with Jeremy Westcott –
While we are building up our reborn spirit by opening that first love gate inside us, praying continually, and waiting on the Lord, we also need to allow God to work on our soul so that it comes into proper submission to our spirit.
I have been crucified with Christ; and it is no longer I who live, but Christ lives in me; and the life which I (Christ in me) now live in the flesh, I (Christ in me) live by faith in the Son of God, who loved me and gave Himself up for me (Gal 2:20).
The whole relationship changes when I recognise that I have been crucified, and when I die to self, because God is then able to join Himself to me in manifesting Himself to the world around me.
Search me, try me
Search me thoroughly, O God, and know my heart;
Try me and know my anxious thoughts;
And see if there be any hurtful way in me,
And lead me in the everlasting way.
When we pray a prayer like that, God takes us at our word: He takes us up on what we have prayed. If we are willing to pray that prayer, He will search our heart. And He will also enable us to know what is going on in our heart. This is part of the process of change: we have to be prepared to allow God to search our hearts and show us what is there. We have to be willing to look at ourselves and see what is going on on the inside.
For if we would judge ourselves, we would not be judged. (1 Cor 11:31 NKJV)
In judging ourselves, though, we do not compare ourselves to anyone but Jesus. God wants us to be transformed into the image of Jesus, and if we compare ourselves to Him we can see how far we have come, and how much more God still has to do in our hearts.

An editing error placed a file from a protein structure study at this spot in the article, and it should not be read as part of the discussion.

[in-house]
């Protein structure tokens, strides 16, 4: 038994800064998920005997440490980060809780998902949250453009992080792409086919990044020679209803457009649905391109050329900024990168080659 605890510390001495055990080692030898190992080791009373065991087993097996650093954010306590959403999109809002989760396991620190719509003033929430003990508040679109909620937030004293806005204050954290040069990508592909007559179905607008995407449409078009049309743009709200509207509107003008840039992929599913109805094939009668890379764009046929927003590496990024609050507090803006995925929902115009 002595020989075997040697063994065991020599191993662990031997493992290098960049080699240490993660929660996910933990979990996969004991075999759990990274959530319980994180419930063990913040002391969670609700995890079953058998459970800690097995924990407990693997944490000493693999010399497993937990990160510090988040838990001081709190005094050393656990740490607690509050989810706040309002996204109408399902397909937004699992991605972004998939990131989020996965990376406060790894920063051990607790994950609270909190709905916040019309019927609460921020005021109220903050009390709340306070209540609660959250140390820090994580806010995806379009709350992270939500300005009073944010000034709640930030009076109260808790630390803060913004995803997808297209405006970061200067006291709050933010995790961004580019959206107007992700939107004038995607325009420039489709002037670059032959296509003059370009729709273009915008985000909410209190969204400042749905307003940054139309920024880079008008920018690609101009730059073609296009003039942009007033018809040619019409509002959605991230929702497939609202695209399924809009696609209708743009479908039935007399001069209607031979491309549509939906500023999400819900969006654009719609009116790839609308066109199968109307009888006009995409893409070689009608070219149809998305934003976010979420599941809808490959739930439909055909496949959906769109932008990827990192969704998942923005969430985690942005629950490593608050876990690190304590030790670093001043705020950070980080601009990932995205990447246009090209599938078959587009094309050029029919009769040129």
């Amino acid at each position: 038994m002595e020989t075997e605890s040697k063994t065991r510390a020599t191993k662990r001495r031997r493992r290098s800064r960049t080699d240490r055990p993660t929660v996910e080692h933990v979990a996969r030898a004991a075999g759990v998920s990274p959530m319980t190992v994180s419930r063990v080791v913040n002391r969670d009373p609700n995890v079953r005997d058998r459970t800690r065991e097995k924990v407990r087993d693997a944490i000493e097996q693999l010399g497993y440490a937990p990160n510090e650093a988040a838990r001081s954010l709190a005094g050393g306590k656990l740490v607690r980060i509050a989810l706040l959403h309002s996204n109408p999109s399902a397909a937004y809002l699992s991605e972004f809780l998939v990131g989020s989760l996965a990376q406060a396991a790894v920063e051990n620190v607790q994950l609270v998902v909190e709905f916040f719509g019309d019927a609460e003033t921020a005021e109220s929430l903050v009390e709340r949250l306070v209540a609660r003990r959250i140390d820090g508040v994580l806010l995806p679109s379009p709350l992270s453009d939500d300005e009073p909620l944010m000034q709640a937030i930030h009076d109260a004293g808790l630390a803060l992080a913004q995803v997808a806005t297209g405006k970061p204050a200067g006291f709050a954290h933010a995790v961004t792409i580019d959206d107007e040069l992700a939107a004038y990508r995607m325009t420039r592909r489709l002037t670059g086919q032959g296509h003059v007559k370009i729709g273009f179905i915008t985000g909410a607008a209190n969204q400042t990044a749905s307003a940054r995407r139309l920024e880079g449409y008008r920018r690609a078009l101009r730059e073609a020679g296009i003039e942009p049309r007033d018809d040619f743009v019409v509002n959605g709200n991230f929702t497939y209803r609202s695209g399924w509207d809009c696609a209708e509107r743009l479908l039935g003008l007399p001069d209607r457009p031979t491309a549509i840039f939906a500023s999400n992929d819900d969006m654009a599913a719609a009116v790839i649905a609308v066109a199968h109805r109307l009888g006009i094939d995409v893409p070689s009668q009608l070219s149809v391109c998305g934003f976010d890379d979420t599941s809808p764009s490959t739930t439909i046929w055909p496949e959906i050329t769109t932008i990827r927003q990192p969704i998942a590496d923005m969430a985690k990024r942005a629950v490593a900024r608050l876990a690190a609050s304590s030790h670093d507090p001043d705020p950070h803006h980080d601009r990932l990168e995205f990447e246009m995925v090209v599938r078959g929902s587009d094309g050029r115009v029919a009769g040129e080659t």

“Hear then the parable of the sower. When anyone hears the word of the kingdom and does not understand it, the evil one comes and snatches away what has been sown in his heart. This is the one on whom seed was sown beside the road. The one on whom seed was sown on the rocky places, this is the man who hears the word and immediately receives it with joy; yet he has no firm root in himself, but is only temporary, and when affliction or persecution arises because of the word, immediately he falls away. And the one on whom seed was sown among the thorns, this is the man who hears the word, and the worry of the world and the deceitfulness of wealth choke the word, and it becomes unfruitful. And the one on whom seed was sown on the good soil… (Matt 13:18-23)
The word of the kingdom gets sown into our heart. There are four kinds of soil mentioned here. Because of the past there may be areas in our hearts which are trampled down, compacted and hard, like a path, and the seed cannot grow there. Or it may be the rocks and stones in our heart, the things that have happened to us, that make it hard for the word to take root. We may get distracted by allowing our flesh to direct our thinking and our behaviour. Our hearts need to be changed, transformed into good soil, so that the word of the kingdom of God can grow in us and flourish, and bear fruit.
Consider it joy
But there is a process we need to go through in order to deal with the things that are in our hearts.
…strengthening the souls of the disciples, encouraging them to continue in the faith, – this sounds really good so far – and saying, “Through many tribulations we must enter the kingdom of God.” (Acts 14:22).
How is that ‘encouraging’? Because when we are in the middle of the troubles, trials, or tribulations, we need to know that it is all part of the process of God bringing transformation. I am not talking about sickness or things like that (God does not bring any sickness on us) but about situations and circumstances in our lives that highlight for us the condition of our heart in a particular area.